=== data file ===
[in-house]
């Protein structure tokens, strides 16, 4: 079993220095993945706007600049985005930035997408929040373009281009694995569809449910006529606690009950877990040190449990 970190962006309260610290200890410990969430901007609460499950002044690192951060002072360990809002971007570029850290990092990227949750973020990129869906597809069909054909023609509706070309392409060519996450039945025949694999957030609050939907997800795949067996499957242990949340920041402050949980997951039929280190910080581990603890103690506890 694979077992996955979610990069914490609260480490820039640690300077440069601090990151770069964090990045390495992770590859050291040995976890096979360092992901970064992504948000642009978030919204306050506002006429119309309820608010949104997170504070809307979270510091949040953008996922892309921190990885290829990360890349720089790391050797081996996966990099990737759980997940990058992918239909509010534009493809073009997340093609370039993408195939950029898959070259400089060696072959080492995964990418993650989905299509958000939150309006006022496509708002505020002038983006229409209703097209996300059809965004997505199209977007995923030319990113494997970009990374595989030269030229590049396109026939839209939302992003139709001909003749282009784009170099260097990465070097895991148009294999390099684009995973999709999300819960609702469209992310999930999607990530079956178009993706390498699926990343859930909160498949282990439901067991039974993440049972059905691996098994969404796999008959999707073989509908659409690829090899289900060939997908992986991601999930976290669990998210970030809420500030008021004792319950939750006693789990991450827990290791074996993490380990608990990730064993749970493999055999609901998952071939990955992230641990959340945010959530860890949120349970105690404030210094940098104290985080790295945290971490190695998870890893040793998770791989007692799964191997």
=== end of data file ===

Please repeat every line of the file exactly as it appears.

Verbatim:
[in-house]
């Protein structure tokens, strides 16, 4: 079993220095993945706007600049985005930035997408929040373009281009694995569809449910006529606690009950877990040190449990 970190962006309260610290200890410990969430901007609460499950002044690192951060002072360990809002971007570029850290990092990227949750973020990129869906597809069909054909023609509706070309392409060519996450039945025949694999957030609050939907997800795949067996499957242990949340920041402050949980997951039929280190910080581990603890103690506890 694979077992996955979610990069914490609260480490820039640690300077440069601090990151770069964090990045390495992770590859050291040995976890096979360092992901970064992504948000642009978030919204306050506002006429119309309820608010949104997170504070809307979270510091949040953008996922892309921190990885290829990360890349720089790391050797081996996966990099990737759980997940990058992918239909509010534009493809073009997340093609370039993408195939950029898959070259400089060696072959080492995964990418993650989905299509958000939150309006006022496509708002505020002038983006229409209703097209996300059809965004997505199209977007995923030319990113494997970009990374595989030269030229590049396109026939839209939302992003139709001909003749282009784009170099260097990465070097895991148009294999390099684009995973999709999300819960609702469209992310999930999607990530079956178009993706390498699926990343859930909160498949282990439901067991039974993440049972059905691996098994969404796999008959999707073989509908659409690829090899289900060939997908992986991601999930976290669990998210970030809420500030008021004792319950939750006693789990991450827990290791074996993490380990608990990730064993749970493999055999609901998952071939990955992230641990959340945010959530860890949120349970105690404030210094940098104290985080790295945290971490190695998870890893040793998770791989007692799964191997």